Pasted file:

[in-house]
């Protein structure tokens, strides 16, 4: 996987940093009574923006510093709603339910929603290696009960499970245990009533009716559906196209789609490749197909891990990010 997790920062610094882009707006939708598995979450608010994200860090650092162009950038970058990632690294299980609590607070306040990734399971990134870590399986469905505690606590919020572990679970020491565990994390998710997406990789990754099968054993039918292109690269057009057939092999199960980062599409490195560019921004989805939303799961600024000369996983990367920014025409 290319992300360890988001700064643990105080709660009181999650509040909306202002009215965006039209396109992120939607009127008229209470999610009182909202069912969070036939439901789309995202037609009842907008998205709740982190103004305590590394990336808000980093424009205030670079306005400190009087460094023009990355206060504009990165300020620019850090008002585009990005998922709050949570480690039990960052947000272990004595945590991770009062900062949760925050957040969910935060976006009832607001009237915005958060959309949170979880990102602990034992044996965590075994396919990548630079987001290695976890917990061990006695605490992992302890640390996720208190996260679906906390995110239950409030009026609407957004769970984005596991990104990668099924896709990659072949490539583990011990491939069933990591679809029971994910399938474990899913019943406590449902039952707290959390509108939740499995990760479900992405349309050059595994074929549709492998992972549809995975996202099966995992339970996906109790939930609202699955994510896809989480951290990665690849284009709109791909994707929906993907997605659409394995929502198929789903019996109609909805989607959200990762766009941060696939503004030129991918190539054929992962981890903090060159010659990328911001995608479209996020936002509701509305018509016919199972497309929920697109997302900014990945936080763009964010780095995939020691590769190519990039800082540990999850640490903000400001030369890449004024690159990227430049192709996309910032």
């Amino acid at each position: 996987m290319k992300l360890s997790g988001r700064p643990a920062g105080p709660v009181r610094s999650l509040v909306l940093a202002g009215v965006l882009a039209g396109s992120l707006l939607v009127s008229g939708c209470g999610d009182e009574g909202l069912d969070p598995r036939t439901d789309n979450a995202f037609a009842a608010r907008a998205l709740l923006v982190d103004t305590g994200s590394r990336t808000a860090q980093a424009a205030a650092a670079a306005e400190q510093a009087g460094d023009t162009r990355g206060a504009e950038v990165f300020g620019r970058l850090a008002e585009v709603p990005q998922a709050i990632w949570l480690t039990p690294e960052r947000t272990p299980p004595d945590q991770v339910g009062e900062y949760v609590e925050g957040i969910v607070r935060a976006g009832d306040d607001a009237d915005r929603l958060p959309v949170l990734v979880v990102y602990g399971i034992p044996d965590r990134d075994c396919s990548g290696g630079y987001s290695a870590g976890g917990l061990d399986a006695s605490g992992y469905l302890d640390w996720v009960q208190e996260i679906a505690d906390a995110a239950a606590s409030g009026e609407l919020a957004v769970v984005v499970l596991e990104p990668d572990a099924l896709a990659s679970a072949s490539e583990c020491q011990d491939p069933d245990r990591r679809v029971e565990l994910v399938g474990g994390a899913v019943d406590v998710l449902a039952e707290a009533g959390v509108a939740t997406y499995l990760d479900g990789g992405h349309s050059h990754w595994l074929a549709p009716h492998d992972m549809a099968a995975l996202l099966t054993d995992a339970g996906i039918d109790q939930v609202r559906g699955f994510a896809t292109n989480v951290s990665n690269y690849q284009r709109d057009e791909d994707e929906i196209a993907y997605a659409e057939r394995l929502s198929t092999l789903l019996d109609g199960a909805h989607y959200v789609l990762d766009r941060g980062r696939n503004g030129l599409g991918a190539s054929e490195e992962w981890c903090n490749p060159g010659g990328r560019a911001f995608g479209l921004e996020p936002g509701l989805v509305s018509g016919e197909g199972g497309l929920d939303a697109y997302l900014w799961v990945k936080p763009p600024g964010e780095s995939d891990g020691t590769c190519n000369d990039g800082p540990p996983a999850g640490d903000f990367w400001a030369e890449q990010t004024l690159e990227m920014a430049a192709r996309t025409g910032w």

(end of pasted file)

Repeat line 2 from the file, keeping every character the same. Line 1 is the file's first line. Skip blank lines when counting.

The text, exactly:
């Protein structure tokens, strides 16, 4: 996987940093009574923006510093709603339910929603290696009960499970245990009533009716559906196209789609490749197909891990990010 997790920062610094882009707006939708598995979450608010994200860090650092162009950038970058990632690294299980609590607070306040990734399971990134870590399986469905505690606590919020572990679970020491565990994390998710997406990789990754099968054993039918292109690269057009057939092999199960980062599409490195560019921004989805939303799961600024000369996983990367920014025409 290319992300360890988001700064643990105080709660009181999650509040909306202002009215965006039209396109992120939607009127008229209470999610009182909202069912969070036939439901789309995202037609009842907008998205709740982190103004305590590394990336808000980093424009205030670079306005400190009087460094023009990355206060504009990165300020620019850090008002585009990005998922709050949570480690039990960052947000272990004595945590991770009062900062949760925050957040969910935060976006009832607001009237915005958060959309949170979880990102602990034992044996965590075994396919990548630079987001290695976890917990061990006695605490992992302890640390996720208190996260679906906390995110239950409030009026609407957004769970984005596991990104990668099924896709990659072949490539583990011990491939069933990591679809029971994910399938474990899913019943406590449902039952707290959390509108939740499995990760479900992405349309050059595994074929549709492998992972549809995975996202099966995992339970996906109790939930609202699955994510896809989480951290990665690849284009709109791909994707929906993907997605659409394995929502198929789903019996109609909805989607959200990762766009941060696939503004030129991918190539054929992962981890903090060159010659990328911001995608479209996020936002509701509305018509016919199972497309929920697109997302900014990945936080763009964010780095995939020691590769190519990039800082540990999850640490903000400001030369890449004024690159990227430049192709996309910032």